Abdi Nor Iftin survived a childhood in war-torn Mogadishu, Somalia, was threatened by terrorists, and spent years as a refugee in Kenya. He chronicled his journey from violence and trauma to freedom in the United States in his memoir, Call Me American (Vintage/Penguin Random House, 2018). He’s now a student in the Woods College of Advancing Studies and recently became a U.S. citizen. Read an interview with Iftin in The Boston College Chronicle.

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A historical look at a case of violence

A new book by Boston College Associate Professor of History Sylvia Sellers-García opens with a disturbing account of events that occurred one morning in Guatemala City in the summer of 1800. A surveyor and mapmaker opens his study window to find a pair of severed breasts resting on a lily pad on his windowsill. In The Woman on the Windowsill: A Tale of Mystery in Several Parts (Yale University Press, 2020), Sellers-García not only offers an engaging criminal case study, but also traces how this event became a watershed moment in Guatemalan history that radically changed the nature of justice and the established social order. According to Sellers-García, this case increased attention to crime that resulted in more forceful policing and reflected important policy decisions not only in Guatemala but across Latin America.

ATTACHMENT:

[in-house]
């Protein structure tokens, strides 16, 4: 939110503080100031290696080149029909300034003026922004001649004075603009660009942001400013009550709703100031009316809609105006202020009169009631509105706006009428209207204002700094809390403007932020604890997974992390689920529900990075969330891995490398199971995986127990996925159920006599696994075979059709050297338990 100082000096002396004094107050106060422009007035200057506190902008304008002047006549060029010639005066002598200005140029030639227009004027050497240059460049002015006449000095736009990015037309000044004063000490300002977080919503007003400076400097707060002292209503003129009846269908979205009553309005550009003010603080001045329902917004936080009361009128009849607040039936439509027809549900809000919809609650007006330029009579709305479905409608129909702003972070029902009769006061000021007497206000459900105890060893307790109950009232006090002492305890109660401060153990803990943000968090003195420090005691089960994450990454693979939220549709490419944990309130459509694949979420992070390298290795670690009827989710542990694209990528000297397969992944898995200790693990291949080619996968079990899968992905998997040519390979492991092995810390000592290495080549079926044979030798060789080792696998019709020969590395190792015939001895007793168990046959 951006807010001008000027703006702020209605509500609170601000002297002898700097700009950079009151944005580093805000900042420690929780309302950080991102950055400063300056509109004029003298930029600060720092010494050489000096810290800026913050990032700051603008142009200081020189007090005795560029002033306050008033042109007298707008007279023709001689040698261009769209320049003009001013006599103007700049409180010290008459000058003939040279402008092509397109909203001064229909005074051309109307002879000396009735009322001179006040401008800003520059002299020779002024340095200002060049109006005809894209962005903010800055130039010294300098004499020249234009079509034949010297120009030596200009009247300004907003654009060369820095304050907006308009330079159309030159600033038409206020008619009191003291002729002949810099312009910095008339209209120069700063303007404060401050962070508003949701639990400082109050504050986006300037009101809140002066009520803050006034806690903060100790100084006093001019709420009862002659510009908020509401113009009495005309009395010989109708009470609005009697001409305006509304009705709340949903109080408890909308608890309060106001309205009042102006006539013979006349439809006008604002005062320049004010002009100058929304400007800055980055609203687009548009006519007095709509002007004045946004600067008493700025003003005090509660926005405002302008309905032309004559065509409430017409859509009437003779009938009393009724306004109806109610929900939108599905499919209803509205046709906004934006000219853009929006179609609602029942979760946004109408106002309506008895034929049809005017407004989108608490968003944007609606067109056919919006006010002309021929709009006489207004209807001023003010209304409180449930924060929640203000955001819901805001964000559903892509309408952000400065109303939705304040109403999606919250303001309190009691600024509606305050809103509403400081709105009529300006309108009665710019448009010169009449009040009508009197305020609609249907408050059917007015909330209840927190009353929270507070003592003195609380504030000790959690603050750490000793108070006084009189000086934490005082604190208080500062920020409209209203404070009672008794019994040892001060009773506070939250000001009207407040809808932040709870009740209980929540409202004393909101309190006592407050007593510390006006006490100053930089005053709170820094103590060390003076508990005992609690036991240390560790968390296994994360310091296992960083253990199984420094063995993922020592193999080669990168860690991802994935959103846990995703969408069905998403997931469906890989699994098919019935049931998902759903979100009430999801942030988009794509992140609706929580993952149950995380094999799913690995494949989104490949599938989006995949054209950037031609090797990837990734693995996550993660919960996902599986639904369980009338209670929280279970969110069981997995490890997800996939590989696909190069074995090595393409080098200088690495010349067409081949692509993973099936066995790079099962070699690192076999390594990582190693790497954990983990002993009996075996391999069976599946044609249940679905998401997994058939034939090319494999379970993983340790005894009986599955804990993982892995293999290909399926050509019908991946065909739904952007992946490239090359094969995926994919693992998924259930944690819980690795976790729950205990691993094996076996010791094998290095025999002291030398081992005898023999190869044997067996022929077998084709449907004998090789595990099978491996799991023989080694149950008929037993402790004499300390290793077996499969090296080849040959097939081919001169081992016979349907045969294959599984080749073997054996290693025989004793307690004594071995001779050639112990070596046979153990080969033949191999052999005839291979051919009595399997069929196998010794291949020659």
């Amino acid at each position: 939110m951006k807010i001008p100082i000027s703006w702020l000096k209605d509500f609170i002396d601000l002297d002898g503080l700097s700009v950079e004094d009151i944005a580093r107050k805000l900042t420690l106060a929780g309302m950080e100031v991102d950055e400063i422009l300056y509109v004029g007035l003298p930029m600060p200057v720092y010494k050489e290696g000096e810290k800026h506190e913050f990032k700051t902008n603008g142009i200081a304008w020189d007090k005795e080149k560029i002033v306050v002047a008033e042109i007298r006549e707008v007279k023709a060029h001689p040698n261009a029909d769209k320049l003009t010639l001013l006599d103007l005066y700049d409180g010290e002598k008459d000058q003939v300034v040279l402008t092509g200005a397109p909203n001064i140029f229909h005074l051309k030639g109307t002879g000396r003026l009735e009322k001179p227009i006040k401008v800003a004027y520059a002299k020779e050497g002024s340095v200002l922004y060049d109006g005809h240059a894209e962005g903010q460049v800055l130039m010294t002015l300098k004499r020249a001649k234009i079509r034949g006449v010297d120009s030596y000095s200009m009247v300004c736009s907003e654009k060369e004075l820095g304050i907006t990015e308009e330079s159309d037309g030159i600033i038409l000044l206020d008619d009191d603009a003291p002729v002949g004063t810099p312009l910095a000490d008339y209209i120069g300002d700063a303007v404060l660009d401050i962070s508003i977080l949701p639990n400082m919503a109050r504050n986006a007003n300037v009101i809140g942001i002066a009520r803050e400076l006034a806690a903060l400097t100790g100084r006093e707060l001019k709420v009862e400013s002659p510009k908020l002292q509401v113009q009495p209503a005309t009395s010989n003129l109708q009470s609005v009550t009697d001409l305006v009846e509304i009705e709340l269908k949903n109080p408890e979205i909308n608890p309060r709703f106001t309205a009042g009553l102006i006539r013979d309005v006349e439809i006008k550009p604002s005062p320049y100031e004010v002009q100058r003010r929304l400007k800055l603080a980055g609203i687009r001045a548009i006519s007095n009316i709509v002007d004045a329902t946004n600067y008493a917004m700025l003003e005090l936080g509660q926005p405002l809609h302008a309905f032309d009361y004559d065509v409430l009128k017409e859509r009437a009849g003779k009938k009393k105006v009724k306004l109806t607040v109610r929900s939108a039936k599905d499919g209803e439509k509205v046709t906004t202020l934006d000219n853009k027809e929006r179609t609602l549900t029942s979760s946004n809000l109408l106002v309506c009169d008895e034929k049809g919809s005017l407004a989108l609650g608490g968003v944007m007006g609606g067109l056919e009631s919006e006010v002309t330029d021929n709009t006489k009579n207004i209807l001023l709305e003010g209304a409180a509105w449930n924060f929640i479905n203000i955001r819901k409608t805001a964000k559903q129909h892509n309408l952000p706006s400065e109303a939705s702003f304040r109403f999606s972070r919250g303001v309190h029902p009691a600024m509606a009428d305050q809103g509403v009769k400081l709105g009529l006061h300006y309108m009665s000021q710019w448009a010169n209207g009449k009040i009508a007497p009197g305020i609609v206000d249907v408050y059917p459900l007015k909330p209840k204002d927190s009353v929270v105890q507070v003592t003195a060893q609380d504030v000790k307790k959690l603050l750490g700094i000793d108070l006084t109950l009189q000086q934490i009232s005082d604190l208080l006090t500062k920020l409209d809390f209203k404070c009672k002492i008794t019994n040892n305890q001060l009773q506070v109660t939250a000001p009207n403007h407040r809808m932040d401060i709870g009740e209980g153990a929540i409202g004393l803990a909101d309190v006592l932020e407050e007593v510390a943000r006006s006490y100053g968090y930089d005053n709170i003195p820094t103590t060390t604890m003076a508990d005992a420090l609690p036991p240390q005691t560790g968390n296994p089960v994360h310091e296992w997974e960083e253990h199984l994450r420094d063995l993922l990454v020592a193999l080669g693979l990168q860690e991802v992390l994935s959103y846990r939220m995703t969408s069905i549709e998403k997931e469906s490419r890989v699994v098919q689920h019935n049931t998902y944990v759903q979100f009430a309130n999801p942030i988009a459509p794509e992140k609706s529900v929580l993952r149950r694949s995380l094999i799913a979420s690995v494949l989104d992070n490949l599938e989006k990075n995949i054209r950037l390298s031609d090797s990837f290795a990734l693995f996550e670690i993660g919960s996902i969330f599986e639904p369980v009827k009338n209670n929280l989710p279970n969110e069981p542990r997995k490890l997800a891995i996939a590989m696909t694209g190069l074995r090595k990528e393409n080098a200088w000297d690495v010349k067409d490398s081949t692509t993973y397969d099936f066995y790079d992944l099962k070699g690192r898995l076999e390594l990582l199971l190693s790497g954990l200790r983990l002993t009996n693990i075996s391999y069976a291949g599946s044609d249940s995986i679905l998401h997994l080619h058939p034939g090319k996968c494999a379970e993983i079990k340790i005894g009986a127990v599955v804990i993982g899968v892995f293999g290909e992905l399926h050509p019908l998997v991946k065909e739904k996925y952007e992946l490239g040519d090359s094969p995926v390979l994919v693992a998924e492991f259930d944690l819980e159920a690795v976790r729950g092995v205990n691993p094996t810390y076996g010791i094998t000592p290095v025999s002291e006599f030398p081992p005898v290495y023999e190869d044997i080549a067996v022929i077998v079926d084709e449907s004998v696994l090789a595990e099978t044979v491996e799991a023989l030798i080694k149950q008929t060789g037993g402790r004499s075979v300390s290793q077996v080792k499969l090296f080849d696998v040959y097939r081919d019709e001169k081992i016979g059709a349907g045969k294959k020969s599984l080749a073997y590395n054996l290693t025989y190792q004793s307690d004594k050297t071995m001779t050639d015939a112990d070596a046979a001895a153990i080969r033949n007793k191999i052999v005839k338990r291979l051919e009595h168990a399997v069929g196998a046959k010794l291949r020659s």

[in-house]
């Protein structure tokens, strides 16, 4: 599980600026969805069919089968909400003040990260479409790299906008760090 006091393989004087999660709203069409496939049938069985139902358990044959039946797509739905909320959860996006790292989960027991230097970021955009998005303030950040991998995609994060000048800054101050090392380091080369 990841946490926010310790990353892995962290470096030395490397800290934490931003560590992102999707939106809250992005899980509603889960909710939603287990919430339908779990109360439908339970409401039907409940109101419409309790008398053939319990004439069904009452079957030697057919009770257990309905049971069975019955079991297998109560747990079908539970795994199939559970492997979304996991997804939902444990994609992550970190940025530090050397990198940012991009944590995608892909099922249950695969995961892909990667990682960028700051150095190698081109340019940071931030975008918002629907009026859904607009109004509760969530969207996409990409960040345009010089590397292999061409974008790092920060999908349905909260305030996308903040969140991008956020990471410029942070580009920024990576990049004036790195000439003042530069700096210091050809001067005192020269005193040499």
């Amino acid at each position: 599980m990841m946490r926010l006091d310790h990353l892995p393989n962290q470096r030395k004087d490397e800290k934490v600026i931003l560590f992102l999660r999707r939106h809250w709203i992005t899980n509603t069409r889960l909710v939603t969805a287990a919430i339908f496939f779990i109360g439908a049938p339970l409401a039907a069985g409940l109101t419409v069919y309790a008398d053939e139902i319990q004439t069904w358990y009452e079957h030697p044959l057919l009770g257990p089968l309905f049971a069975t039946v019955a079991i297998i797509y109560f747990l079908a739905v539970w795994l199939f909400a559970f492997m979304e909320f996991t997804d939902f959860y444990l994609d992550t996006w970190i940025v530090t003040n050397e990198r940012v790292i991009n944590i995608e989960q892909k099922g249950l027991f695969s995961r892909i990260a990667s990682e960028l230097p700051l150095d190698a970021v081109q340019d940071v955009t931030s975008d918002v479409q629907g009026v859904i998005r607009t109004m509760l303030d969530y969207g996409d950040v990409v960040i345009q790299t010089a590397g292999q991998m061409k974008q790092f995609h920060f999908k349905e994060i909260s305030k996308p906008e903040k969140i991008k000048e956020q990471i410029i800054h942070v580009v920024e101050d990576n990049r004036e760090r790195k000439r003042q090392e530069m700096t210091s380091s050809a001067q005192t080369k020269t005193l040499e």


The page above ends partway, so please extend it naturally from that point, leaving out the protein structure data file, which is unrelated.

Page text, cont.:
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Mae Ngai

Historian Mae M. Ngai, who studies questions of immigration, citizenship, and nationalism, will present “The Chinese Question, the Gold Rushes and Global Politics” — the focus of her forthcoming book — on Feb. 26 at 7 p.m. in Gasson Hall, room 100. Ngai is the author of The Lucky Ones: One Family and the Extraordinary Invention of Chinese America and the award-winning Impossible Subjects: Illegal Aliens and the Making of Modern America. Ngai has written for the Washington Post, New York Times, and Los Angeles Times, among other outlets. Her upcoming book is a study of Chinese gold miners and racial politics in 19th-century California, Australia, and South Africa. Ngai is the Lung Family Professor of Asian American Studies and Professor of History at Columbia University. Ngai’s appearance is presented by the Lowell Humanities Series and co-sponsored by the History Department.